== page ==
Nyathi, who specialised in bio-chemistry, declined to comment saying he had now left Nust.

“There are strong feelings that the whole issue borders on tribalism,” the source said.

The sources said the position of vice-chancellor at Bindura University would be re-advertised because of political interference in the appointments of the vice-chancellor and pro-vice-chancellor positions last year.

Professor Cowden Chikomba, who had been the pro-vice-chancellor at the university, had been punished for allegedly supporting the appointment of Professor Misheck Matshazi whom he wanted to take over as pro-vice-chancellor.

Sources within government said Matshazi was not the favourite choice of the former Minister of Higher Education, Ignatius Chombo, or Mambo.
Despite having left the Ministry of Higher Education for Local Government, Chombo is believed to be still pulling the strings.

The position of Higher Education minister Herbert Murerwa was not immediately clear but sources said Chikomba was no longer the choice for the vice-chancellorship after siding with Matshazi whom he believed was the only choice suitable for the job.

Academics told the Independent that Chombo wanted to bring in Professor Sam Tswaya, who was his campaign manager when he was contesting the 1995 parliamentary election.

“It is now pay back time. Tswaya is Chombo’s blue-eyed boy and they want to see him there (pro vice chancellor),” the source said.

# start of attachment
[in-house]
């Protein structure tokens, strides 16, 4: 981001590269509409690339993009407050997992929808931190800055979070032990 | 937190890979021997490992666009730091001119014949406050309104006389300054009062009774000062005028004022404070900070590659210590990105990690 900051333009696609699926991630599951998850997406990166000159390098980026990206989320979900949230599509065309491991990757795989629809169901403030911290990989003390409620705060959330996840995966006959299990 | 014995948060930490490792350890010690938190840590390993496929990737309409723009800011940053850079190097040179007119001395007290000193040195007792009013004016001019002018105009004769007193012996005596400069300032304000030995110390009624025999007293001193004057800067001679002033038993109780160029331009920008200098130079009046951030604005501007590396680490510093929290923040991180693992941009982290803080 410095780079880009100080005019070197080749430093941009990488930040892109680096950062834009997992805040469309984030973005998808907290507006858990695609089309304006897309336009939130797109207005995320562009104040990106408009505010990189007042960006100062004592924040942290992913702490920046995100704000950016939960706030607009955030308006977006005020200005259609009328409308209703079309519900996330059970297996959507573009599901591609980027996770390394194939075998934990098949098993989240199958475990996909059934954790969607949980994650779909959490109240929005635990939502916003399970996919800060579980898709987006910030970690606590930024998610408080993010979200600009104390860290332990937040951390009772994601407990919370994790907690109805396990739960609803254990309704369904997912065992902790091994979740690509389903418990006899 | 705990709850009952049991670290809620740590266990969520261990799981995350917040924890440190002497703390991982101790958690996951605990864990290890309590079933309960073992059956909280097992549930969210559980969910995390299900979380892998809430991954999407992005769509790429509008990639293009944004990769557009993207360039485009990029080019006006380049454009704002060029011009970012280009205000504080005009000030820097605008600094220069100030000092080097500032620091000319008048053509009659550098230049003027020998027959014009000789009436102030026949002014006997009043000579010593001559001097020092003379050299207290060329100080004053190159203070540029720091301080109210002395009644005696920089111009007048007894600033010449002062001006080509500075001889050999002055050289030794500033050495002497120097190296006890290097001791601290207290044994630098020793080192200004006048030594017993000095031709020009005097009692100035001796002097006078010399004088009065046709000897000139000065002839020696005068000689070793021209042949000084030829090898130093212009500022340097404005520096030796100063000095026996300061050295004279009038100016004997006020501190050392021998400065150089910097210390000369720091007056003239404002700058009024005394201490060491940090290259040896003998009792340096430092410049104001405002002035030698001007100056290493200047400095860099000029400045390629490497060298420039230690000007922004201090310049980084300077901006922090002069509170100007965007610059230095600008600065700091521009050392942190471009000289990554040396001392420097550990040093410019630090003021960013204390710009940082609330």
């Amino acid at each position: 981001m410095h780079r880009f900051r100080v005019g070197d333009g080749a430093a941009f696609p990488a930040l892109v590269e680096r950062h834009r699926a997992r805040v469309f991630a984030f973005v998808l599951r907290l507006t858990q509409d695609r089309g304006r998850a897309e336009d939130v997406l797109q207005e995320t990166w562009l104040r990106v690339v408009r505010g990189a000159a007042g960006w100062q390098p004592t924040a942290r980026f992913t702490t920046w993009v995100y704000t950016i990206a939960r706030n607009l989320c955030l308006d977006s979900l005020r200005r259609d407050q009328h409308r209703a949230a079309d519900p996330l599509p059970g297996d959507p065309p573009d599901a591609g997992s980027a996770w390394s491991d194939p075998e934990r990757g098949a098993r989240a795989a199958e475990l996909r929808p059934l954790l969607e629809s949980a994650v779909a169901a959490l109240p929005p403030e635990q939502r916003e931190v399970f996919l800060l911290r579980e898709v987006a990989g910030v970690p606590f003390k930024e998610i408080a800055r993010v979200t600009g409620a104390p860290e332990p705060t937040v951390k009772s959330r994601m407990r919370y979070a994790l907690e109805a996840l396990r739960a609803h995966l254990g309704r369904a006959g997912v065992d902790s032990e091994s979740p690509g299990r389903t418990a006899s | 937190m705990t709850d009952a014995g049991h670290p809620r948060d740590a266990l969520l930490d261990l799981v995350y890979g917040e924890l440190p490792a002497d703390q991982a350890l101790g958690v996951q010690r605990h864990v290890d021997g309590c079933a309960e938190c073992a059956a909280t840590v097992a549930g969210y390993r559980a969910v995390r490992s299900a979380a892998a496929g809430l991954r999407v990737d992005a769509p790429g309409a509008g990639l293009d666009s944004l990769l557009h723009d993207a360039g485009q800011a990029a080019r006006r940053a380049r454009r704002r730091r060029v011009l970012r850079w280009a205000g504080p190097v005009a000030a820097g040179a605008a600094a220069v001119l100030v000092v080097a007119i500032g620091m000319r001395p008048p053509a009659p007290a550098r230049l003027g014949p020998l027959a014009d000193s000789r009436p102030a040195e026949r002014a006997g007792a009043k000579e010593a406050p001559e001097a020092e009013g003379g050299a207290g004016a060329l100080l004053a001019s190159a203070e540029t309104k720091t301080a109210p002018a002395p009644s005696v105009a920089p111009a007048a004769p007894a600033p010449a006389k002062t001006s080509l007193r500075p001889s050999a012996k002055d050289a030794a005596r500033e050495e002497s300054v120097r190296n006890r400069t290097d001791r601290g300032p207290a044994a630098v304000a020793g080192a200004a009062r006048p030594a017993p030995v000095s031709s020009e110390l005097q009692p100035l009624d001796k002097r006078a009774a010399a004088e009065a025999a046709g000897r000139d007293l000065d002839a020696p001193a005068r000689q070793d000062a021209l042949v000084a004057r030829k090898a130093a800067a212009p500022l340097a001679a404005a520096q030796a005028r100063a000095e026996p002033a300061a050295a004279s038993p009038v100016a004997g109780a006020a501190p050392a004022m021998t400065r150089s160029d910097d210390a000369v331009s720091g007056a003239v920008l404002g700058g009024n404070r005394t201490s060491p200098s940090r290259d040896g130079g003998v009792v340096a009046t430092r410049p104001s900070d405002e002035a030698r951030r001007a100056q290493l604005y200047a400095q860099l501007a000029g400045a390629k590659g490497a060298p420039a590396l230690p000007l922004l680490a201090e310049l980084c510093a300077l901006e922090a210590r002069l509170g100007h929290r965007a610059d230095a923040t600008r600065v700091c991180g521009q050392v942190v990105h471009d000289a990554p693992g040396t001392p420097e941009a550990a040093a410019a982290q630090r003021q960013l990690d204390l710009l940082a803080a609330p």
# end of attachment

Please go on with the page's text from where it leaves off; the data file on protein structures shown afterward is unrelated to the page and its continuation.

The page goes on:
Murerwa told the Independent that he would be meeting President Robert Mugabe to discuss the shortlisted people for the vice chancellor’s post at Bindura University.

“Recommendations have been made with regard to the applicants for the vice chancellor’s post and I will have to discuss this with the chancellor,” Murerwa said, adding that the pro vice-chancellor’s post had since been advertised.

On the fate of Makhurane, Murerwa said he was waiting for him to make a decision on whether he intended to have his term of office renewed.
Murerwa denied that Mambo was being tipped to take over as vice-chancellor.

“Mambo is happy where he is,” Murerwa said. Murerwa said that Nyathi’s term of office had come to an end and they had since advertised the pro vice-chancellor’s post.

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Govt withdraws disputed land cases from court

Rashweat Mukundu
THE Attorney-General’s Office has begun withdrawing land dispute cases that are before the Administrative Court, raising questions as to whether the government is serious about observing the legal framework.

The government, however, argues that the withdrawals are strictly technical.

It is believed that over 100 land cases are pending before the Administrative Court.

By Wednesday last week the Attorney-General’s Office had withdrawn two cases before they had been heard. According to sources the government has won one case which was not contested and the other was likely to be
withdrawn before being heard.